Ethnomedical Approach

I believe that the ethnomedical approach will be the most useful for me during this class, but more importantly in my future in the medical field. Because of my future career plan to be a medical professional, I think it will be essential to have a deep understanding of different health systems, and be able to compare and contrast each to decide what system is best for myself as well as my patients. I will need to be able to explain different types of healing that I can perform for or assist in for my patients, as well as understand what health really is and what health means to my patients.


I think the distinction between disease and illness is a quite obvious one, especially after explained in the lecture. Disease is a diagnosis from a medical professional. Illness, however, is much more complex. It is definitely rooted in physiological principles, but has many other factors such as a patient’s culture, mental state, or environment. Symptoms of illness can be due to a disease, but also these other factors unrelated to the disease, or lack there of.


From the beginning of the article, I suspected they were talking about the American culture; as they were described as living between Canada and Mexico, and have a highly developed market economy in which much time is spent in economic pursuits. It was also another hint that a large focus of the culture is on appearance. My suspicions were completely confirmed, however, when I reached the paragraph describing latipso, which was describing our hospitals.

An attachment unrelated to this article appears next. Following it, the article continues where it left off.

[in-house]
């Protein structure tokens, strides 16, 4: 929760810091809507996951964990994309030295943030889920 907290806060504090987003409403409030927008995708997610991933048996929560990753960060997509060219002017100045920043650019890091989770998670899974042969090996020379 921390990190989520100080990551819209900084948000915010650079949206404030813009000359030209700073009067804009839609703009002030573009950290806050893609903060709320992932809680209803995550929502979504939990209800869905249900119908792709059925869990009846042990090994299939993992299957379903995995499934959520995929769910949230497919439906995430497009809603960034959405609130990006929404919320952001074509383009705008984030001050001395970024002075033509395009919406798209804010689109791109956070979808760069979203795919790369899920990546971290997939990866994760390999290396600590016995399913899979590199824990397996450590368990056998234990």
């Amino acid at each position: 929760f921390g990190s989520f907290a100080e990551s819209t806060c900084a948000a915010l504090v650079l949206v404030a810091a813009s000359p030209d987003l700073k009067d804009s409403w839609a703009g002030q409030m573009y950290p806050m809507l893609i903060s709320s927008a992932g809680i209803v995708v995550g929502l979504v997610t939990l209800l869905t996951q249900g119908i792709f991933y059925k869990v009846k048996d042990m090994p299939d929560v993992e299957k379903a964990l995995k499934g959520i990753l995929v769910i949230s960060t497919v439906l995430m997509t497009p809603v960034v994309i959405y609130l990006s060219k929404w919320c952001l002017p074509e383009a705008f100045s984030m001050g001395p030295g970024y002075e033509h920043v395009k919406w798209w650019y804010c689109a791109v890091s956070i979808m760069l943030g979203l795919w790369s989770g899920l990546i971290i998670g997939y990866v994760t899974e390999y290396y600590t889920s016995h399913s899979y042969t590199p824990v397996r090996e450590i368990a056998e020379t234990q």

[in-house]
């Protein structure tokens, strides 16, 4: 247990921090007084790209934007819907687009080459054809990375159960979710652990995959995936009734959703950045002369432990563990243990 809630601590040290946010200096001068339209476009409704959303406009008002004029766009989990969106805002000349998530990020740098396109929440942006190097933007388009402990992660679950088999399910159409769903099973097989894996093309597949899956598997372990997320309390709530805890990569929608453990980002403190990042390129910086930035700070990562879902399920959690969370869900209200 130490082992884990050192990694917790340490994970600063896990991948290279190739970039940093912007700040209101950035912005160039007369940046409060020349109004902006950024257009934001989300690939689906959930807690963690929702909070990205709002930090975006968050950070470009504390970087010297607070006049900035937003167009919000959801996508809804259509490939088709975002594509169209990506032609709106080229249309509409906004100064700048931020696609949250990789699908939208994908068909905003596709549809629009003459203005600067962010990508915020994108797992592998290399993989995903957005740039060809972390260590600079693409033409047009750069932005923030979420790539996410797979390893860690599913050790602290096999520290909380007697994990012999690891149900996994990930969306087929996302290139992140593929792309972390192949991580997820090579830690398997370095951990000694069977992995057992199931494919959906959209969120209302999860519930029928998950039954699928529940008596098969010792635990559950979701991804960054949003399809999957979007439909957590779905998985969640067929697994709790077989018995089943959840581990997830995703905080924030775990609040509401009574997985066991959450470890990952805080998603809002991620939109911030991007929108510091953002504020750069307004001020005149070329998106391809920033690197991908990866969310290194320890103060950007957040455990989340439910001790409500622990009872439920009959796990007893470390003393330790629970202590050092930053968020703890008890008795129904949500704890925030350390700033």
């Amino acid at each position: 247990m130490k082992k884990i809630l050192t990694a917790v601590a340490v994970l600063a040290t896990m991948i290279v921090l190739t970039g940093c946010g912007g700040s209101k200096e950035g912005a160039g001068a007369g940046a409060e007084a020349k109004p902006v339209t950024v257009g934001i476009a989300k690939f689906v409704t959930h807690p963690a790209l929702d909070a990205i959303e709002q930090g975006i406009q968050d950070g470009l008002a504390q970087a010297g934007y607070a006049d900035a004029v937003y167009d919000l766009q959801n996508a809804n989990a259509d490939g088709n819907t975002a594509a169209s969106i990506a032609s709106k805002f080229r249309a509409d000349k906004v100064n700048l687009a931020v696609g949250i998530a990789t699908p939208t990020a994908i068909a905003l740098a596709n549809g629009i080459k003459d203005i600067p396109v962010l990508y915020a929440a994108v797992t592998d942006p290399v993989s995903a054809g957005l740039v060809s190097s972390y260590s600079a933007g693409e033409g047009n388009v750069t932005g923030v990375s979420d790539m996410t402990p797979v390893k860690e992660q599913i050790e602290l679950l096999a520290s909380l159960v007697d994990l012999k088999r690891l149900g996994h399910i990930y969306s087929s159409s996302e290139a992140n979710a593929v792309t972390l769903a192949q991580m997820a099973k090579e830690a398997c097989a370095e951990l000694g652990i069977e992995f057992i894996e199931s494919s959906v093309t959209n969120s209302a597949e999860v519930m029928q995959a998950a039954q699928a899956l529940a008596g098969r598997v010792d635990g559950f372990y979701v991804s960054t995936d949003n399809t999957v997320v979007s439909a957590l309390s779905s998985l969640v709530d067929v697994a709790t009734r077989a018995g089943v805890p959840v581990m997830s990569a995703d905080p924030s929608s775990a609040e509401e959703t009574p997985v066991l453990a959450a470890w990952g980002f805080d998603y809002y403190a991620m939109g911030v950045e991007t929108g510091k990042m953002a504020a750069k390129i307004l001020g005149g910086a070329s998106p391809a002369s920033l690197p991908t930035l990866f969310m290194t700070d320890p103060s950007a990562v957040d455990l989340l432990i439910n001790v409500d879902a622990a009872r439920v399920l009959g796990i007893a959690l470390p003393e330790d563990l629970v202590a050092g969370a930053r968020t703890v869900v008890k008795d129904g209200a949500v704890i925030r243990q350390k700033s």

The ritual describing the temples says so much about our culture. It unveils the public fear of hospitals, and that it isn’t a place of healing, but a place of danger; one in which you go to die. It also represents our economic culture in which no matter how sick someone is, they will not be admitted or treated unless they have insurance, or at least proof that they have the means to pay for their treatment and care. It also describes the secrecy and embarrassment of the human body in American culture. One in which, upon entering a hospital, we are faced with not only physical, but mental trauma as we are forced to give up our privacy in personal matters regarding the human body such as showering.

This Post Has 3 Comments

  1. Jesse Miller says:

    I feel that in the article, miner talked about how people were eager to go to the “medicine man” in order to help themselves or make themselves look better and fit more in society. I do agree with your addition of the economics implication or the Nacirema, economics plays a big part in their culture, but they still deal with it to try to save themselves from sickness or social shunning. It is an unfortunate thing of how much economics controls how people can go to hospitals and save themselves from any illness or disease may be affecting them, and how they might try to choose either keeping their money and trying to stave off the illness or go and get medical help. It is also interesting how you connected the article with the ideology that the human body is something to be ashamed of, but it also talked about how you could change your body to be something more socially pleasing, as in getting plastic surgery or even dental work. I did not think to apply the idea of mental pressure into the act of personal hygiene, it does make sense that since we view the body as something to be ashamed of that you be forced to shower, brush your teeth, and apply deodorant.